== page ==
Flooding as a pervasive risk

Among climate hazards, flooding is by far the most pervasive risk globally1,2. Tens of millions of people around the world are displaced from their homes by flooding each year, while damages from flood events run into the hundreds of billions of U.S. dollars in direct asset losses annually3,4. The human impacts of flooding tend to be concentrated disproportionately among low-income households, with vulnerability linked to poverty5. Alongside immediate impacts on people and their assets, floods may impose longer-term effects on welfare, constraining development opportunities of affected communities, particularly where coping capacity is limited and risks are not fully insured6,7.

Flood risk is expected to worsen in the coming decades, as rainfall intensifies and sea levels rise due to climate change8. A perhaps less well-recognized driver of increasingly costly flooding is the increase in exposure over time. Economic and population growth means there are more people and assets in harm’s way. Global development trends are also such that the fastest rates of economic development and population growth are often in places such as large coastal cities, where flood risks are particularly concentrated and getting progressively worse. This all means that the global economic costs and human impacts of flooding are likely to rise, perhaps substantially, over the coming decades. Development planning needs to account for these rising risks. This underscores the need to develop a better understanding of current exposure and vulnerability to climate hazards, as a prerequisite for informing sustainable and climate-resilient forms of development.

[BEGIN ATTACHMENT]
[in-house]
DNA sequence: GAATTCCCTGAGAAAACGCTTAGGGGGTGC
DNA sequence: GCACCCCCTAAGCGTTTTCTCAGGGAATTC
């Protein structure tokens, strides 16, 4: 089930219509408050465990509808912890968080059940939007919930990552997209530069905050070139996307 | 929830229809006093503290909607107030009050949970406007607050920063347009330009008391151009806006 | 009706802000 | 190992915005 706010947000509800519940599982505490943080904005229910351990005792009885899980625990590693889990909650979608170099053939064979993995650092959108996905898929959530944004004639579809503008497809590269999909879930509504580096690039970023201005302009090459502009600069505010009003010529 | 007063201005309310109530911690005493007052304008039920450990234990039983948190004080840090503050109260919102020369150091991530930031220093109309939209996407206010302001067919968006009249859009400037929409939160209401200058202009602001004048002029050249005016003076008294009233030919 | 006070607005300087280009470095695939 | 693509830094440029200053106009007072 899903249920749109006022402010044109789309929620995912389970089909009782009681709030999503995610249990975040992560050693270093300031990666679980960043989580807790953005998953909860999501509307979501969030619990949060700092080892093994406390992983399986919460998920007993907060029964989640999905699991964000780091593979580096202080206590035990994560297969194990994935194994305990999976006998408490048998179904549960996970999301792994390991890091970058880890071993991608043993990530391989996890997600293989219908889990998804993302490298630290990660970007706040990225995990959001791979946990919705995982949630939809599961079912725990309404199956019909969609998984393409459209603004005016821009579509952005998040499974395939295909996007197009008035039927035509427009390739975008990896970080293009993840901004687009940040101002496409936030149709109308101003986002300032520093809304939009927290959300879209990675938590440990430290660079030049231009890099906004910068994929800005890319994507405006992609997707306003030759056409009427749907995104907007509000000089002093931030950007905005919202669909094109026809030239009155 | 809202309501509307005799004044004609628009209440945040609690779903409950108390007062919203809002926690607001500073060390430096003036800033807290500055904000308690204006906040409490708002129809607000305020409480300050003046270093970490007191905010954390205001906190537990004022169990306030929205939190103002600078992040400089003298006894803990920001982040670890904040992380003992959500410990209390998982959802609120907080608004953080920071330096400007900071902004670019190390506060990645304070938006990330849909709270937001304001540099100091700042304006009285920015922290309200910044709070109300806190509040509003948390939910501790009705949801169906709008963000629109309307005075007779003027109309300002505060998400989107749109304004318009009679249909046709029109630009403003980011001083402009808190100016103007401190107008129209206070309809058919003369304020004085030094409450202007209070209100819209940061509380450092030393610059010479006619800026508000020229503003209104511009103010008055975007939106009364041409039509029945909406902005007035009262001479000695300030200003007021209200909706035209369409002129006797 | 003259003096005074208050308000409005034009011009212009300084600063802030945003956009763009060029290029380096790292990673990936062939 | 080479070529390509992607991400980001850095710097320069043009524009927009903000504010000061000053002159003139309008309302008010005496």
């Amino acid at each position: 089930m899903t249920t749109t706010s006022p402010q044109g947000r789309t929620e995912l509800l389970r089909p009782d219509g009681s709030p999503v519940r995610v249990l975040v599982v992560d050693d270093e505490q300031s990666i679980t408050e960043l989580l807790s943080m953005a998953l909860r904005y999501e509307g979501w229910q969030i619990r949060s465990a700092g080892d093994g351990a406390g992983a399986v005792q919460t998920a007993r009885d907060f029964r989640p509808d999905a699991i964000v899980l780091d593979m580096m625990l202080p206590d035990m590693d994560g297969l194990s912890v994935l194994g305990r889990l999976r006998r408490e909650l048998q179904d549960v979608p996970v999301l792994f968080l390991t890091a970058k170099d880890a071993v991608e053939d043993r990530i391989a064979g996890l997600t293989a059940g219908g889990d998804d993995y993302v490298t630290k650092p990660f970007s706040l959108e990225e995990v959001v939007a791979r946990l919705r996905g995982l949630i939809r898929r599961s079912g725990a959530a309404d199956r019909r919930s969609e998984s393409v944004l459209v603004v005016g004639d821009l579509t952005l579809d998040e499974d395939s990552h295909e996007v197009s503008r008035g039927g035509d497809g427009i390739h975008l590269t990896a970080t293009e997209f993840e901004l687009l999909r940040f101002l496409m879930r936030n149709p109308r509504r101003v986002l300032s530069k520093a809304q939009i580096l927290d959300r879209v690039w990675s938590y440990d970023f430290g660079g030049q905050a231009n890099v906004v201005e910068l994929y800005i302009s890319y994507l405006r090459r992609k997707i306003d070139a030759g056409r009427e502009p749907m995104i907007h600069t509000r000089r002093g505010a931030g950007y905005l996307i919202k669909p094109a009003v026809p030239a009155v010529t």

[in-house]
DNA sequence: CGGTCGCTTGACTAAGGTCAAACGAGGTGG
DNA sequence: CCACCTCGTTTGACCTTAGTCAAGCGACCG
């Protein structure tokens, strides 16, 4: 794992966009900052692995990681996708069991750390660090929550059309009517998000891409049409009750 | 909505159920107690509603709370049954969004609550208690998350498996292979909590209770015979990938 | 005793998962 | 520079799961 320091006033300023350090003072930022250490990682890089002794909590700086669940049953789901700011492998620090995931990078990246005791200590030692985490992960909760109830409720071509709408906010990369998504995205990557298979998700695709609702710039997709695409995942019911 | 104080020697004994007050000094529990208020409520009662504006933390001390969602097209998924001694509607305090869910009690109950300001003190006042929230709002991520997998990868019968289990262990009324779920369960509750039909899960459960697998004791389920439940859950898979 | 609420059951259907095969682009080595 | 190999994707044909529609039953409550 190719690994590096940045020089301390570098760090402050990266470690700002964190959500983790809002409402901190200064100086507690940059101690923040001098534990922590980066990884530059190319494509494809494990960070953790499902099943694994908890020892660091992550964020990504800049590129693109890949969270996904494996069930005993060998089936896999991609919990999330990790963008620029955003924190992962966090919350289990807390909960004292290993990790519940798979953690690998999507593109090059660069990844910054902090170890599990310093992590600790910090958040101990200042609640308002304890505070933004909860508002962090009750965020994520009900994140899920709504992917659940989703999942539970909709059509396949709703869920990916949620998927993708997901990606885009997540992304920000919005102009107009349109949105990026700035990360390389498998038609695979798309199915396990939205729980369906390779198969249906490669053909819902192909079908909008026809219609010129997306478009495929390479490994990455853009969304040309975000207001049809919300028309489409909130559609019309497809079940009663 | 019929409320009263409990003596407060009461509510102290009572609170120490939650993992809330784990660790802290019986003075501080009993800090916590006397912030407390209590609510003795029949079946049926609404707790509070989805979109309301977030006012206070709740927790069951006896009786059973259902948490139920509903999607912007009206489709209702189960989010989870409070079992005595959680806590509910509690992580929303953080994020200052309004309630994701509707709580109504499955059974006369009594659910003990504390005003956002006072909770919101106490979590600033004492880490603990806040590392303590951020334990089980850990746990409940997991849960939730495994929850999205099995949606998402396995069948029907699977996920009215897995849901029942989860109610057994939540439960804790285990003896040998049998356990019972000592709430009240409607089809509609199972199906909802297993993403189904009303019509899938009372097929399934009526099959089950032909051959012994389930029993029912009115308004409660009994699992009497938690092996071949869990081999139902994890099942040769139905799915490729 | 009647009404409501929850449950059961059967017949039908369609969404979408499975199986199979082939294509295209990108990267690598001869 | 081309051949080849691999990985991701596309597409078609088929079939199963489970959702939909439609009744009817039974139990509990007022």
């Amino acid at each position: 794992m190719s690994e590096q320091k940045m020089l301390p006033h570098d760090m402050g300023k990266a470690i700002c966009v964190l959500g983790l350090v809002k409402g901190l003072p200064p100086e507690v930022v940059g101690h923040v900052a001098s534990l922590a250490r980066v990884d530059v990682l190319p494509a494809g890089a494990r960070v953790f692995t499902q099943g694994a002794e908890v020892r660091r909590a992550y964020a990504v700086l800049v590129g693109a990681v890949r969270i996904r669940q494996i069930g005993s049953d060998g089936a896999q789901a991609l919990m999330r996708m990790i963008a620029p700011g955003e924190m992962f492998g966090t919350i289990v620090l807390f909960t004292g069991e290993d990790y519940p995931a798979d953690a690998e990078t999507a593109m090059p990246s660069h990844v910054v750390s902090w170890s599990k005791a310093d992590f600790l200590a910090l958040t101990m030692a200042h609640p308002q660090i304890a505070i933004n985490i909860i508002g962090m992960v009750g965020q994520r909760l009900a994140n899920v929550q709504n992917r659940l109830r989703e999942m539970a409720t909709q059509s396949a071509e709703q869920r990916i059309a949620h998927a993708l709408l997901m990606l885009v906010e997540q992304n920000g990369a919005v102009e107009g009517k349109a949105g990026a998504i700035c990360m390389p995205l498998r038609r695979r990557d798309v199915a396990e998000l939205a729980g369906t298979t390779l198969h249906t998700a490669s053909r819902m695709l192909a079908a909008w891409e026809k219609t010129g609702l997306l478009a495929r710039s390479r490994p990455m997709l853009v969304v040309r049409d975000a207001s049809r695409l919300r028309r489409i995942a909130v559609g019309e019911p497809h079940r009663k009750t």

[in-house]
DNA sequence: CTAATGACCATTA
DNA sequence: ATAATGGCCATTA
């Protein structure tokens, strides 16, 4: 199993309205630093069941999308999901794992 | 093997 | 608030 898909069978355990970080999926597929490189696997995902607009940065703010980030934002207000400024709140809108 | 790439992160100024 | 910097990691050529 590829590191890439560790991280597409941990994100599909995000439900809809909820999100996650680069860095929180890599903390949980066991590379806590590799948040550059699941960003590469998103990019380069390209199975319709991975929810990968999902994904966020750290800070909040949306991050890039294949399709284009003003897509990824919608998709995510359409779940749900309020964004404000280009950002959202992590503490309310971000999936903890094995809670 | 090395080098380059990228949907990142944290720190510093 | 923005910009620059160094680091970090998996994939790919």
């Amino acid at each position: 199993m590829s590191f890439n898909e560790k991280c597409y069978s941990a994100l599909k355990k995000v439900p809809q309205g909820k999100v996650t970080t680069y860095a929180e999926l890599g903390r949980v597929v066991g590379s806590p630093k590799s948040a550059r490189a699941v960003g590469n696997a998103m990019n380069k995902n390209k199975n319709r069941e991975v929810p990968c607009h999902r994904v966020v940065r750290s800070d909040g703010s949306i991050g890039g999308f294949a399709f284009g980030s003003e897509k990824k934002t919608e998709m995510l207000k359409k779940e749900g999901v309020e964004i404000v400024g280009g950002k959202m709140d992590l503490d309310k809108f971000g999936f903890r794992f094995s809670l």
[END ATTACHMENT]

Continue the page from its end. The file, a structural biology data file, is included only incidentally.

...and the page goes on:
New findings highlight the scale of the challenge

New research by Jun Rentschler of the World Bank, and colleagues, documents global exposure to flood risk at a very high spatial resolution. The authors combine state-of-the-art information on flood risk with high-resolution population maps to estimate exposure to flood risk on a global grid at 3 arc-seconds resolution (roughly 90 m × 90 m at the equator). The paper also adds subnational information on poverty rates and incomes, enabling Rentschler and colleagues to present the first global estimates of the interaction between exposure to flood risk, and poverty.

The data show that 1.81 billion people (23% of the world population) are directly exposed to 1-in-100-year floods. The vast majority (89%) of these people live in low- and middle-income countries. In terms of regional distribution, Rentschler et al.’s results show that flooding is a near-universal global phenomenon; of the more than 2000 subnational regions analysed, only nine have less than 1% of their population exposed to flood risks.